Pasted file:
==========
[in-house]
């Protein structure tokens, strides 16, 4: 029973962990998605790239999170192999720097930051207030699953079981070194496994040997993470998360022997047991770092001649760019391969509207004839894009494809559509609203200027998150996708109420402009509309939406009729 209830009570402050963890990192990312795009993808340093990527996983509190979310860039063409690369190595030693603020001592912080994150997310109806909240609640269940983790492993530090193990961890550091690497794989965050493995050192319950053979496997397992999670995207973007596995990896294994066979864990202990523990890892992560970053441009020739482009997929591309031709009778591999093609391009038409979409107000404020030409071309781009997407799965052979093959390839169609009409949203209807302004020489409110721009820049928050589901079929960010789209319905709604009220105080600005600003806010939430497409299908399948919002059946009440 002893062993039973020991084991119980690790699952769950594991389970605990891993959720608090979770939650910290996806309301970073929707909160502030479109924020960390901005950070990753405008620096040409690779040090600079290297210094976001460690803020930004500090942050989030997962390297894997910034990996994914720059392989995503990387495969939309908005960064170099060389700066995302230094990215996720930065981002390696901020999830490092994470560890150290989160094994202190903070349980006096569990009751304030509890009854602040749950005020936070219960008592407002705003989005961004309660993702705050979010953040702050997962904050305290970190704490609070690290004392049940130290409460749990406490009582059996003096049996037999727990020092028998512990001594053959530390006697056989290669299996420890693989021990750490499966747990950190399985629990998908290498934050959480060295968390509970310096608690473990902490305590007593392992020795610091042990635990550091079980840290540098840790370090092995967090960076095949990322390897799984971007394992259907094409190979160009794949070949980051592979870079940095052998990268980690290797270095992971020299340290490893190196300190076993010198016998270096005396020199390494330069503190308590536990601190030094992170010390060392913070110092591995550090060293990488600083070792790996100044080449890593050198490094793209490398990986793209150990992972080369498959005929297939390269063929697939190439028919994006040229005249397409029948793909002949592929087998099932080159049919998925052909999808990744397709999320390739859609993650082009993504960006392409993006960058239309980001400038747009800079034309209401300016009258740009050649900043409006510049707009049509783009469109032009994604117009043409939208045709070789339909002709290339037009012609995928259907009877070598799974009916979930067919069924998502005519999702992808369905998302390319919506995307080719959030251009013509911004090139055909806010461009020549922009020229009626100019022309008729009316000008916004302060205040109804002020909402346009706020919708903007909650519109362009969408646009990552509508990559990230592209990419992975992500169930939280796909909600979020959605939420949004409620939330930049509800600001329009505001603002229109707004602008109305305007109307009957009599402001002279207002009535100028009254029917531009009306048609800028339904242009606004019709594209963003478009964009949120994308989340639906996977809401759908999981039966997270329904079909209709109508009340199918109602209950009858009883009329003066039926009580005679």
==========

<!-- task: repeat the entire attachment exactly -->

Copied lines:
[in-house]
């Protein structure tokens, strides 16, 4: 029973962990998605790239999170192999720097930051207030699953079981070194496994040997993470998360022997047991770092001649760019391969509207004839894009494809559509609203200027998150996708109420402009509309939406009729 209830009570402050963890990192990312795009993808340093990527996983509190979310860039063409690369190595030693603020001592912080994150997310109806909240609640269940983790492993530090193990961890550091690497794989965050493995050192319950053979496997397992999670995207973007596995990896294994066979864990202990523990890892992560970053441009020739482009997929591309031709009778591999093609391009038409979409107000404020030409071309781009997407799965052979093959390839169609009409949203209807302004020489409110721009820049928050589901079929960010789209319905709604009220105080600005600003806010939430497409299908399948919002059946009440 002893062993039973020991084991119980690790699952769950594991389970605990891993959720608090979770939650910290996806309301970073929707909160502030479109924020960390901005950070990753405008620096040409690779040090600079290297210094976001460690803020930004500090942050989030997962390297894997910034990996994914720059392989995503990387495969939309908005960064170099060389700066995302230094990215996720930065981002390696901020999830490092994470560890150290989160094994202190903070349980006096569990009751304030509890009854602040749950005020936070219960008592407002705003989005961004309660993702705050979010953040702050997962904050305290970190704490609070690290004392049940130290409460749990406490009582059996003096049996037999727990020092028998512990001594053959530390006697056989290669299996420890693989021990750490499966747990950190399985629990998908290498934050959480060295968390509970310096608690473990902490305590007593392992020795610091042990635990550091079980840290540098840790370090092995967090960076095949990322390897799984971007394992259907094409190979160009794949070949980051592979870079940095052998990268980690290797270095992971020299340290490893190196300190076993010198016998270096005396020199390494330069503190308590536990601190030094992170010390060392913070110092591995550090060293990488600083070792790996100044080449890593050198490094793209490398990986793209150990992972080369498959005929297939390269063929697939190439028919994006040229005249397409029948793909002949592929087998099932080159049919998925052909999808990744397709999320390739859609993650082009993504960006392409993006960058239309980001400038747009800079034309209401300016009258740009050649900043409006510049707009049509783009469109032009994604117009043409939208045709070789339909002709290339037009012609995928259907009877070598799974009916979930067919069924998502005519999702992808369905998302390319919506995307080719959030251009013509911004090139055909806010461009020549922009020229009626100019022309008729009316000008916004302060205040109804002020909402346009706020919708903007909650519109362009969408646009990552509508990559990230592209990419992975992500169930939280796909909600979020959605939420949004409620939330930049509800600001329009505001603002229109707004602008109305305007109307009957009599402001002279207002009535100028009254029917531009009306048609800028339904242009606004019709594209963003478009964009949120994308989340639906996977809401759908999981039966997270329904079909209709109508009340199918109602209950009858009883009329003066039926009580005679």